Vietnam’s “incense village” is dazzling pink as workers prepare the fragrant sticks for the Lunar New Year holiday, but strict rules to stop the spread of Covid-19 are dulling its lustre.
January is usually the busiest time of year for workers in Quang Phu Cau village on the outskirts of Hanoi, where the tradition of making incense goes back more than a century.
As Vietnam’s Tet new-year holiday approaches – this year it begins on February 1 – sales tick up with throngs of people crowding into temples to light incense during worship, or burn the sticks on the ancestral altar at home.
But while villagers are busy dyeing, drying and whittling bamboo bark to make the sticks, they complain that business is slow.
“I think our sales must have dropped by 30 per cent compared with the same period last year,” says Nguyen Thi Luyen, 59.
Communist Vietnam reported economic growth for 2021 of just 2.58 per cent – its lowest in three decades – as the country endured draconian restrictions to fight the pandemic.
Production, supply chains and businesses were seriously hit as almost the entire country went into lockdown for at least three months.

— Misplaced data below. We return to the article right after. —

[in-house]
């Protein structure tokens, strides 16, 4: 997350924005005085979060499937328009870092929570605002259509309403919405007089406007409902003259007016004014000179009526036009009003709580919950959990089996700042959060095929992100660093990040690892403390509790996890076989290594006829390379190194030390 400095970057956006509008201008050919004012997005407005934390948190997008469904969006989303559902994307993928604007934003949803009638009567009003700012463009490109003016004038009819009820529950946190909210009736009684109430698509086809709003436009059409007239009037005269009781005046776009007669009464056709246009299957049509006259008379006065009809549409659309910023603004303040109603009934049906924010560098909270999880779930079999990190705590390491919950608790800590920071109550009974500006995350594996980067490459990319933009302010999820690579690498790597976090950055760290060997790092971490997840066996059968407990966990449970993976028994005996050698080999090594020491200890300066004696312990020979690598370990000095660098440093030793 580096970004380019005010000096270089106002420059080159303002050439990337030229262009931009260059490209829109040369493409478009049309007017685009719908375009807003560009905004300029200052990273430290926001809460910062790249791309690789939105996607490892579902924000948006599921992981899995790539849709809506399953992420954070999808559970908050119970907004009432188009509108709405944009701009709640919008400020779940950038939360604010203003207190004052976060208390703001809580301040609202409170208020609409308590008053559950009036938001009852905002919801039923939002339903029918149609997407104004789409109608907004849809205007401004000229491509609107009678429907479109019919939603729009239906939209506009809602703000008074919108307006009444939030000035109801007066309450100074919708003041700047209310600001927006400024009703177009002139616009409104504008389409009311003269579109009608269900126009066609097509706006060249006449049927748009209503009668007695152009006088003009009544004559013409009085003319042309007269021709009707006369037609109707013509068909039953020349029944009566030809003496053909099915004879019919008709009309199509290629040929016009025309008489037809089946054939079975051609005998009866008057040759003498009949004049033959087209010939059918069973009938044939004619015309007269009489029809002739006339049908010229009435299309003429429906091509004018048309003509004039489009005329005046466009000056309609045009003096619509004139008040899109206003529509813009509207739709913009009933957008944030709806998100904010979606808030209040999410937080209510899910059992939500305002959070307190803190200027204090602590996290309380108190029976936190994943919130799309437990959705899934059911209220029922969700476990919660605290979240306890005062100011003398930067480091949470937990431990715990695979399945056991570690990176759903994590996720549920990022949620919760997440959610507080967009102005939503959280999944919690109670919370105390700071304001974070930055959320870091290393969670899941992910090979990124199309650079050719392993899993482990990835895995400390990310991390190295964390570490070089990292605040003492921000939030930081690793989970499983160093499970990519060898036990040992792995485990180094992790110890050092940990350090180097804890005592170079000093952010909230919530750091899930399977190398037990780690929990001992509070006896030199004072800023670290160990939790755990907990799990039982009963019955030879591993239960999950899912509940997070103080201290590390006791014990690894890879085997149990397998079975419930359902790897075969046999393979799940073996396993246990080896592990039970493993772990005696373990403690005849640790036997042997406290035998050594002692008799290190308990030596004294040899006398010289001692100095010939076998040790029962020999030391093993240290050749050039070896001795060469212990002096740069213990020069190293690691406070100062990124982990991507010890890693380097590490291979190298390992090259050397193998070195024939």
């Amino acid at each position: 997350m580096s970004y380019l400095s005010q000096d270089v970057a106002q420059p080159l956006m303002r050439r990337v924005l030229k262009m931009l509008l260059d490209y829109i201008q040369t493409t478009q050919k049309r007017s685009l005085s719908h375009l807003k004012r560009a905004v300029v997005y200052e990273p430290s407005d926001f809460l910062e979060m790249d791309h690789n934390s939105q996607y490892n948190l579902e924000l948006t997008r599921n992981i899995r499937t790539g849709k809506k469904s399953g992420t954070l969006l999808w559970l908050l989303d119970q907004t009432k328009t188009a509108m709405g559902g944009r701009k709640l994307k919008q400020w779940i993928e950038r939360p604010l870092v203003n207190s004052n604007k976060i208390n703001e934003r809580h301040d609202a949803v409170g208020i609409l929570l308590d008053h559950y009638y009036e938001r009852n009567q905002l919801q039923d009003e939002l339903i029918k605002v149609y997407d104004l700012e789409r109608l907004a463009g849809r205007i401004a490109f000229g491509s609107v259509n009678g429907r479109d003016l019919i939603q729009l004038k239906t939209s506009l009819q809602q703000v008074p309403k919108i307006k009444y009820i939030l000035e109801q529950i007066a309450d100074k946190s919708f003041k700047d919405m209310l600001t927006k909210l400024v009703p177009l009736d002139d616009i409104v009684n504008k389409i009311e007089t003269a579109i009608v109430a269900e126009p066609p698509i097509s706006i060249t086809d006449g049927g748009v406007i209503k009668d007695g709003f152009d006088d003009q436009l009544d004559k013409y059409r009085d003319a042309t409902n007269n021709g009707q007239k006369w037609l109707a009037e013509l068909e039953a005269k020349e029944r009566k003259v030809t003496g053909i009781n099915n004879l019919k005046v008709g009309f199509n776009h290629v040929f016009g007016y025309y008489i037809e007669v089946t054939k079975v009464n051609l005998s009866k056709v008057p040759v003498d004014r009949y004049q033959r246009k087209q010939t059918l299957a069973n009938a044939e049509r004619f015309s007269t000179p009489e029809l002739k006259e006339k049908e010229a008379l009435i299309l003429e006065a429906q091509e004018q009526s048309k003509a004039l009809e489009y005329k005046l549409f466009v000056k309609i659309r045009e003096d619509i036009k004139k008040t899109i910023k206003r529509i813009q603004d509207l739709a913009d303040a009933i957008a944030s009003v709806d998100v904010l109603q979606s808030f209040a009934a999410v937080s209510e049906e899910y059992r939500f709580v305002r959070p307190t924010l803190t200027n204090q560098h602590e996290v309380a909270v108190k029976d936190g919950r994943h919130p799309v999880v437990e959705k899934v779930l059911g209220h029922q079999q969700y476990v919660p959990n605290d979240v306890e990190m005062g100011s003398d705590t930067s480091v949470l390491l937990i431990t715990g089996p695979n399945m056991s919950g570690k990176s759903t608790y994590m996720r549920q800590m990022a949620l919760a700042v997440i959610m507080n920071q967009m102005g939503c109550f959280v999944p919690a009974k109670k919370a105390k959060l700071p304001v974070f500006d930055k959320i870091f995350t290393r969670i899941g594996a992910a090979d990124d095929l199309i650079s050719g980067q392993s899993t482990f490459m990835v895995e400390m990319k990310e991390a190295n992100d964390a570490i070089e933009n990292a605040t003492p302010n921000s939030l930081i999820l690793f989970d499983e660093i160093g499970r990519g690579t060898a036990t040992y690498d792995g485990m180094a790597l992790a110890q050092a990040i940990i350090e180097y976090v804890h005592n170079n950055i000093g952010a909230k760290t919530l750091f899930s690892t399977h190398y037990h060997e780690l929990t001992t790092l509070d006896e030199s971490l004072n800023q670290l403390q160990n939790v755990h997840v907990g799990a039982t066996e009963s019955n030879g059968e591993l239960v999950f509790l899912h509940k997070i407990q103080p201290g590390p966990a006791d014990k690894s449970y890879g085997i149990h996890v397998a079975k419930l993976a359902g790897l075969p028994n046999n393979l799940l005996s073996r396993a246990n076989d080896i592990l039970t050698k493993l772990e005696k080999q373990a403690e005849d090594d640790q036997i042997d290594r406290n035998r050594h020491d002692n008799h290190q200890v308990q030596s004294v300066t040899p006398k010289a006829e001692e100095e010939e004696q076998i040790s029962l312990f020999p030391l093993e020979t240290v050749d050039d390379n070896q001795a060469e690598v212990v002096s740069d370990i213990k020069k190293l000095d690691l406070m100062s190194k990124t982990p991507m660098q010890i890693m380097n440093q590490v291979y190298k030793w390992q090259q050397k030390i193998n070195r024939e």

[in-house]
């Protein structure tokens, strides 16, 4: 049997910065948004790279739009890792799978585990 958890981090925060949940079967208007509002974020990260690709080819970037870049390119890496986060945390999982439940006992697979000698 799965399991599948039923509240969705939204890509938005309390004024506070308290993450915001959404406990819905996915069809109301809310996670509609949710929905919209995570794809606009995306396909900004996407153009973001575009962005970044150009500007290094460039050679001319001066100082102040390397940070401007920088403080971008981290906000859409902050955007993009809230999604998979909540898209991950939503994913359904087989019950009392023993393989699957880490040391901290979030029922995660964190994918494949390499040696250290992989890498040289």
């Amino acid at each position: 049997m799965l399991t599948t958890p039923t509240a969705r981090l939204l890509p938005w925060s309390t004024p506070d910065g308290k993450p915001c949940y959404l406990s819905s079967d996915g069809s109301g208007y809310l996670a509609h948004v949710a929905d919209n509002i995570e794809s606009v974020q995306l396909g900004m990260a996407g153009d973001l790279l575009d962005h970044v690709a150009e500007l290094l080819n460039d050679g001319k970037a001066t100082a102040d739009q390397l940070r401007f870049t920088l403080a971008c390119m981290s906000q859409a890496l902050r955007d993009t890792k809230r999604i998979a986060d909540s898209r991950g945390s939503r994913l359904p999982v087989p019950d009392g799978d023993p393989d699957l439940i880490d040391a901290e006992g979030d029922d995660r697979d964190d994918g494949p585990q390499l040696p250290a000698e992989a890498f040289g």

Things have started to improve, but the consequences remain.
“Normally, there would be trucks carrying our products from central provinces and border provinces. This year, due to pandemic preventive policy, trucks cannot carry goods there,” Luyen said.
Quang Phu Cau is among several places dotted across Vietnam making the sticks, the scent of each batch carefully tailored to suit the tastes of the regions where they will be sold.
Most households in the village are involved in the ancient trade, from cutting bamboo planks and dipping thin strips into pink dye to coating the dried sticks in an aromatic paste.
“We really hope things will come back to normal soon,” Luyen said.